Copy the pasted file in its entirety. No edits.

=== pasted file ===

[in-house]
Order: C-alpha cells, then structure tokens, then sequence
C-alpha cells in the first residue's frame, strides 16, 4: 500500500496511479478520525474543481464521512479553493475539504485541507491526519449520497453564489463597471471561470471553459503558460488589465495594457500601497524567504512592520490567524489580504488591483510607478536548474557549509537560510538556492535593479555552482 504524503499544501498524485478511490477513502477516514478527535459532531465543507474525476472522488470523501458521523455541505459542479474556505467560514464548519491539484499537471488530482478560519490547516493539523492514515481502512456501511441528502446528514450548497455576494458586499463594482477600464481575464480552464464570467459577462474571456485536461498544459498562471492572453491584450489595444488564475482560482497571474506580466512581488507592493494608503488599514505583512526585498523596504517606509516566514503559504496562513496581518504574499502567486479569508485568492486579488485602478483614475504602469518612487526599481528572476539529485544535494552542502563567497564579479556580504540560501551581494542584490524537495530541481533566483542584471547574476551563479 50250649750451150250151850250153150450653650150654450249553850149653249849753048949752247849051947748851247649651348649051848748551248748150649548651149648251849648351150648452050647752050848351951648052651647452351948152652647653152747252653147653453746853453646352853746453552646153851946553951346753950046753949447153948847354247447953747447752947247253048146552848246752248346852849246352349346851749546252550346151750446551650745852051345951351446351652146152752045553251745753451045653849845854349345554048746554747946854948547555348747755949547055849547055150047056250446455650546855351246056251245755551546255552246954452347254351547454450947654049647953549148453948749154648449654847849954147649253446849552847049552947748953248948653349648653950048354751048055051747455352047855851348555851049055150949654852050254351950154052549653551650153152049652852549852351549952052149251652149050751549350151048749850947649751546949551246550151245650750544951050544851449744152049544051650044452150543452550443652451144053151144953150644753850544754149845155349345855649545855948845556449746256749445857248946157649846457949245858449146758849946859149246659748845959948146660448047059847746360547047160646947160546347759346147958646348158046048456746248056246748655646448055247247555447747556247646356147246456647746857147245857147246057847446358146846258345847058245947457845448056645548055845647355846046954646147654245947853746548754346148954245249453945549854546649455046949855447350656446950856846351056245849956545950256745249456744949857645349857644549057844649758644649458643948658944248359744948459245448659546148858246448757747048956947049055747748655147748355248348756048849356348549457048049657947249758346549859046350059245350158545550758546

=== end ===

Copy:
[in-house]
Order: C-alpha cells, then structure tokens, then sequence
C-alpha cells in the first residue's frame, strides 16, 4: 500500500496511479478520525474543481464521512479553493475539504485541507491526519449520497453564489463597471471561470471553459503558460488589465495594457500601497524567504512592520490567524489580504488591483510607478536548474557549509537560510538556492535593479555552482 504524503499544501498524485478511490477513502477516514478527535459532531465543507474525476472522488470523501458521523455541505459542479474556505467560514464548519491539484499537471488530482478560519490547516493539523492514515481502512456501511441528502446528514450548497455576494458586499463594482477600464481575464480552464464570467459577462474571456485536461498544459498562471492572453491584450489595444488564475482560482497571474506580466512581488507592493494608503488599514505583512526585498523596504517606509516566514503559504496562513496581518504574499502567486479569508485568492486579488485602478483614475504602469518612487526599481528572476539529485544535494552542502563567497564579479556580504540560501551581494542584490524537495530541481533566483542584471547574476551563479 50250649750451150250151850250153150450653650150654450249553850149653249849753048949752247849051947748851247649651348649051848748551248748150649548651149648251849648351150648452050647752050848351951648052651647452351948152652647653152747252653147653453746853453646352853746453552646153851946553951346753950046753949447153948847354247447953747447752947247253048146552848246752248346852849246352349346851749546252550346151750446551650745852051345951351446351652146152752045553251745753451045653849845854349345554048746554747946854948547555348747755949547055849547055150047056250446455650546855351246056251245755551546255552246954452347254351547454450947654049647953549148453948749154648449654847849954147649253446849552847049552947748953248948653349648653950048354751048055051747455352047855851348555851049055150949654852050254351950154052549653551650153152049652852549852351549952052149251652149050751549350151048749850947649751546949551246550151245650750544951050544851449744152049544051650044452150543452550443652451144053151144953150644753850544754149845155349345855649545855948845556449746256749445857248946157649846457949245858449146758849946859149246659748845959948146660448047059847746360547047160646947160546347759346147958646348158046048456746248056246748655646448055247247555447747556247646356147246456647746857147245857147246057847446358146846258345847058245947457845448056645548055845647355846046954646147654245947853746548754346148954245249453945549854546649455046949855447350656446950856846351056245849956545950256745249456744949857645349857644549057844649758644649458643948658944248359744948459245448659546148858246448757747048956947049055747748655147748355248348756048849356348549457048049657947249758346549859046350059245350158545550758546